“I have to be optimistic,” Hamilton says. “If not, I’d be moping around here, dragging around, and that’s not going to do good for my teammates.”
Again, he’s fighting off the adversity and bearing with the circumstances, only this time while nursing an injury. In a way, he has no choice and tries to improve his health to contribute with his teammates in an epic marathon presumably.
In the process, the Rangers are aiming to drive to the fall classic, but without the particular ingredient, which is Hamilton, Texas will have an uncomfortable and difficult task for surviving in the postseason.
By all means, as the Rangers aim closer to capturing their first postseason appearance since 1999, the commodity and ambition shrinks completely.
Amid a critical juncture, if the Rangers meet the New York Yankees in the first round, as expected, it is sensible to think that the Yankees will pulverize the Rangers, despite the tremendous pressure as favorites to pull off the best-of-seven series defeat. Above all, the Rangers have nothing to lose, proclaimed as underdogs.
Because the Yanks are having an abysmal season, Texas took advantage of New York’s sluggish spurts and managed to beat the Yankees in a three-game sweep. It would be foolish to suggest, as the body language is sturdier, as the mindset is more alarmed and as the intensity rises rapidly, that the Bronx Bombers won’t awaken and assert for the postseason.
And to match the Yankees' toughness, the Rangers will need the strength of Hamilton, who solidifies the lineup with his powerful bat.
One of the things Hamilton is selling is parity and resiliency in the lineup. While he has been hampered by ailments, as the Rangers ride based on his incredible hitting, he showed two small stable fractures in the seventh and eighth ribs in his right side. Hopefully, he’ll be ready to work in a few at-bats and rehab assignments in the final series of the regular season to return to hitting form and repossess his swagger.
If the Rangers cannot survive without Hamilton, they are in trouble. Considering his severe injury, Hamilton seems incapable of returning to the line up in time for the postseason. But mostly, he needs time to regain form, and needs to handle the uncomfortable pain.
The downside is the limited ripple effect without Hamilton, and the Rangers are less efficient as the hitting ratio plunges drastically. His unprecedented success is timely and parlays the high-powered offense of the Power Rangers, whenever he is part of the lineup. In the meantime, he leads the majors with a .361 batting average, and leads the majors with a .635 slugging percentage.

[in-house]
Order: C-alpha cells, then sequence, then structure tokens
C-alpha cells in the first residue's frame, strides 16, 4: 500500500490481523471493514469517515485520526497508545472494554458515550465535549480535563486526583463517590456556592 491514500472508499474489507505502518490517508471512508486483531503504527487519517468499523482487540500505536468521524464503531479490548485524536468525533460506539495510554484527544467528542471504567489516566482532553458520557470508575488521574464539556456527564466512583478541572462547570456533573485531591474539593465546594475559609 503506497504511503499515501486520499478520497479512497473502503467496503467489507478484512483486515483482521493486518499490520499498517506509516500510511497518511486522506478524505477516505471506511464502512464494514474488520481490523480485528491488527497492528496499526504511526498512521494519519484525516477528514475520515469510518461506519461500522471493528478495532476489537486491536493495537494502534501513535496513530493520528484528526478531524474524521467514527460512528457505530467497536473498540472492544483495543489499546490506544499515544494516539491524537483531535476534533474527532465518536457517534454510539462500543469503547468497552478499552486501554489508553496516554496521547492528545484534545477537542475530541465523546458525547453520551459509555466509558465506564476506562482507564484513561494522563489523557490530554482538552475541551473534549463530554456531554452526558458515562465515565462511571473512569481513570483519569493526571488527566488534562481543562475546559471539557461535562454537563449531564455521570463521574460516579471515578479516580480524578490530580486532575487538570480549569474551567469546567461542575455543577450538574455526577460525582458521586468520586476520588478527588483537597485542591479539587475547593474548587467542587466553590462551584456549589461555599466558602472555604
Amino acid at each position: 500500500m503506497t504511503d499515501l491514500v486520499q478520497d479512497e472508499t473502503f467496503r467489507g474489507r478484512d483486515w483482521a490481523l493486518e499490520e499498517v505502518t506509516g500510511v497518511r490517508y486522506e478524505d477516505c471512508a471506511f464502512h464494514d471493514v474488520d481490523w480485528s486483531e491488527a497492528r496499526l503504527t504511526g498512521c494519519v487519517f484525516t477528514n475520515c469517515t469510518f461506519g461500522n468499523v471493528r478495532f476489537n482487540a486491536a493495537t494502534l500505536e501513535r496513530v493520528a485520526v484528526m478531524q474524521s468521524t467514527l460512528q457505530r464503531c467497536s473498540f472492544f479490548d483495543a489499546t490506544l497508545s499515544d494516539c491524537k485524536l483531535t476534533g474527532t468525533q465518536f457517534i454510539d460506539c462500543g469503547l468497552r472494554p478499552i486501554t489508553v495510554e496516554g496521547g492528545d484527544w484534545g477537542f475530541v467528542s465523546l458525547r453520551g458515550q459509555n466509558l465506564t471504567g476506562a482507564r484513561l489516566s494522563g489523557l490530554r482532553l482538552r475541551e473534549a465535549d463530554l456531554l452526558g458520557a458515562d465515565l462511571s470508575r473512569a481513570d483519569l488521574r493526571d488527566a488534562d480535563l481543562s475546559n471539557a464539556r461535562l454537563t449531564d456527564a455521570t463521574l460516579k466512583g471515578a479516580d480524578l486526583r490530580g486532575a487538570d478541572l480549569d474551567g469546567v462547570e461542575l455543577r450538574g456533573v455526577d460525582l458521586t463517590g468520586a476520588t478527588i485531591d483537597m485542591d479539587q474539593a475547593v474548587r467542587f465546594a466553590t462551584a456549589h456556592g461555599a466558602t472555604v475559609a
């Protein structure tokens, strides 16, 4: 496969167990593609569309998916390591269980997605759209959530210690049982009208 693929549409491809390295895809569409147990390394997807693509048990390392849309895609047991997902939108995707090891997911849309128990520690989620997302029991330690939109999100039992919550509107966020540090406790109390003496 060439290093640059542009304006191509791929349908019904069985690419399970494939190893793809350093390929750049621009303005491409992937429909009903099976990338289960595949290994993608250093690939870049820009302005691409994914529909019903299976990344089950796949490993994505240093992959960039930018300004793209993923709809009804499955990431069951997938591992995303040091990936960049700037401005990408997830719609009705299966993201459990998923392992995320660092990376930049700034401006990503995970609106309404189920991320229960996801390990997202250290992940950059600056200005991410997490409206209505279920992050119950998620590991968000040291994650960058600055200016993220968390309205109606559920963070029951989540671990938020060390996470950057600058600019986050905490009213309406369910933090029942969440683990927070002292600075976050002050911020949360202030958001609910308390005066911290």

Incredibly, inexplicably, he has drilled 31 homers, drove in 97 RBI and scored 97 runs in 130 games. But unfortunately, he has missed 15 straight games because of his injury.
So far, Hamilton has been informed by doctors that he can play when he can tolerate pain. Knowingly, he can tolerate aches and pains. After all, he’s strong. Anytime someone overcomes drug and alcohol addictions, they are strong mentally and physically.
“I think it’s something happy,” Rangers manager Ron Washington said after hearing the news. “To know that once the residue of the shots wear off, he can start doing activities, and then it’s tolerance.”
“Hopefully, his tolerance can get him back on the field.”
After the shots, Hamilton said he felt relieved, but the next 48 to 72 hours are the most decisive. For now, however, the Rangers are bottomless with Michael Young, Ian Kinsler, Vladimir Guerrero, Nelson Cruz, and Elvis Andrus, a lineup conceivably built with dexterity.
And surely among all things it seems Lee, the undeniable ace a year ago with the Phillies, has recuperated from his frequent back injuries and could possibly formulate an encore with his extraordinary, hitless masterpiece. As it turns out, David Murphy has taken the place of Hamilton and has filled in efficiently, hitting .397 in his past 17 games.
Unless he comes out of a flak jacket-type vest, reduces the periodic cortisone shots and arrives on time, it’s still highly unlikely that the Rangers win without his presence. With an eight-game lead in the AL West, they’ll win the division, no doubt.
However, it’s not clear when he might play a game for the Rangers. Realistically, without Hamilton, the Power Rangers aren’t nearly as powerful.